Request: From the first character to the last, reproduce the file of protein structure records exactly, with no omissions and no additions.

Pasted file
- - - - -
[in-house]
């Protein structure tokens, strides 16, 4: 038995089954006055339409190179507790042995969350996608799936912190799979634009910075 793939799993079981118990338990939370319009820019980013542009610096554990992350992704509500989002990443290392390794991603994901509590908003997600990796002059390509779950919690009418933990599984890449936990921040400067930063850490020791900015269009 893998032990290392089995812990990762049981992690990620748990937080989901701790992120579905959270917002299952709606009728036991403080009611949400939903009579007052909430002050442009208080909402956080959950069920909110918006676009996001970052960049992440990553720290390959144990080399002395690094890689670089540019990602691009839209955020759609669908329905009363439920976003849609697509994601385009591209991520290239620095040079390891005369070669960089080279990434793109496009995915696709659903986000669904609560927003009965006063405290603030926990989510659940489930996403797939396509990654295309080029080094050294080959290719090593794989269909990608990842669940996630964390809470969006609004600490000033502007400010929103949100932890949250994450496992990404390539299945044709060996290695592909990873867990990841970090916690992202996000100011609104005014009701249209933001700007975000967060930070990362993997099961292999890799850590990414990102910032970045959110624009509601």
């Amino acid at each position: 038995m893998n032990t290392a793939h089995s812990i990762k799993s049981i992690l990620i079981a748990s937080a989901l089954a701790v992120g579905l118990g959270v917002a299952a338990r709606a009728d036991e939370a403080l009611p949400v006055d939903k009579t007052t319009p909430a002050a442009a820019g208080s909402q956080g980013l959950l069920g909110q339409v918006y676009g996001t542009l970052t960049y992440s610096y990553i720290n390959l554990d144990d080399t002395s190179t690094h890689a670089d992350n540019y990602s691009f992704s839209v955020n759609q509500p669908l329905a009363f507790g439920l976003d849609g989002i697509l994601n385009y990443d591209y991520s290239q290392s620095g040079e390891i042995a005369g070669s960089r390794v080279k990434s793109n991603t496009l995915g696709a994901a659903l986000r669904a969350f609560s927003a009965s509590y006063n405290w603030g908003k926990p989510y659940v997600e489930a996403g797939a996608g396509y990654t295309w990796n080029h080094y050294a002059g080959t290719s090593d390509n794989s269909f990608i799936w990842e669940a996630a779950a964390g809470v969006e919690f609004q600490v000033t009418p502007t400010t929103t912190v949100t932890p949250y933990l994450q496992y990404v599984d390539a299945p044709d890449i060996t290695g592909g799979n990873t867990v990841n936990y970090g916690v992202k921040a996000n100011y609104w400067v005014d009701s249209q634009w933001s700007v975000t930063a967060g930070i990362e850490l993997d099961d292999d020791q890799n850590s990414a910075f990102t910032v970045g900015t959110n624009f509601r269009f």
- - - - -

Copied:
[in-house]
């Protein structure tokens, strides 16, 4: 038995089954006055339409190179507790042995969350996608799936912190799979634009910075 793939799993079981118990338990939370319009820019980013542009610096554990992350992704509500989002990443290392390794991603994901509590908003997600990796002059390509779950919690009418933990599984890449936990921040400067930063850490020791900015269009 893998032990290392089995812990990762049981992690990620748990937080989901701790992120579905959270917002299952709606009728036991403080009611949400939903009579007052909430002050442009208080909402956080959950069920909110918006676009996001970052960049992440990553720290390959144990080399002395690094890689670089540019990602691009839209955020759609669908329905009363439920976003849609697509994601385009591209991520290239620095040079390891005369070669960089080279990434793109496009995915696709659903986000669904609560927003009965006063405290603030926990989510659940489930996403797939396509990654295309080029080094050294080959290719090593794989269909990608990842669940996630964390809470969006609004600490000033502007400010929103949100932890949250994450496992990404390539299945044709060996290695592909990873867990990841970090916690992202996000100011609104005014009701249209933001700007975000967060930070990362993997099961292999890799850590990414990102910032970045959110624009509601």
């Amino acid at each position: 038995m893998n032990t290392a793939h089995s812990i990762k799993s049981i992690l990620i079981a748990s937080a989901l089954a701790v992120g579905l118990g959270v917002a299952a338990r709606a009728d036991e939370a403080l009611p949400v006055d939903k009579t007052t319009p909430a002050a442009a820019g208080s909402q956080g980013l959950l069920g909110q339409v918006y676009g996001t542009l970052t960049y992440s610096y990553i720290n390959l554990d144990d080399t002395s190179t690094h890689a670089d992350n540019y990602s691009f992704s839209v955020n759609q509500p669908l329905a009363f507790g439920l976003d849609g989002i697509l994601n385009y990443d591209y991520s290239q290392s620095g040079e390891i042995a005369g070669s960089r390794v080279k990434s793109n991603t496009l995915g696709a994901a659903l986000r669904a969350f609560s927003a009965s509590y006063n405290w603030g908003k926990p989510y659940v997600e489930a996403g797939a996608g396509y990654t295309w990796n080029h080094y050294a002059g080959t290719s090593d390509n794989s269909f990608i799936w990842e669940a996630a779950a964390g809470v969006e919690f609004q600490v000033t009418p502007t400010t929103t912190v949100t932890p949250y933990l994450q496992y990404v599984d390539a299945p044709d890449i060996t290695g592909g799979n990873t867990v990841n936990y970090g916690v992202k921040a996000n100011y609104w400067v005014d009701s249209q634009w933001s700007v975000t930063a967060g930070i990362e850490l993997d099961d292999d020791q890799n850590s990414a910075f990102t910032v970045g900015t959110n624009f509601r269009f």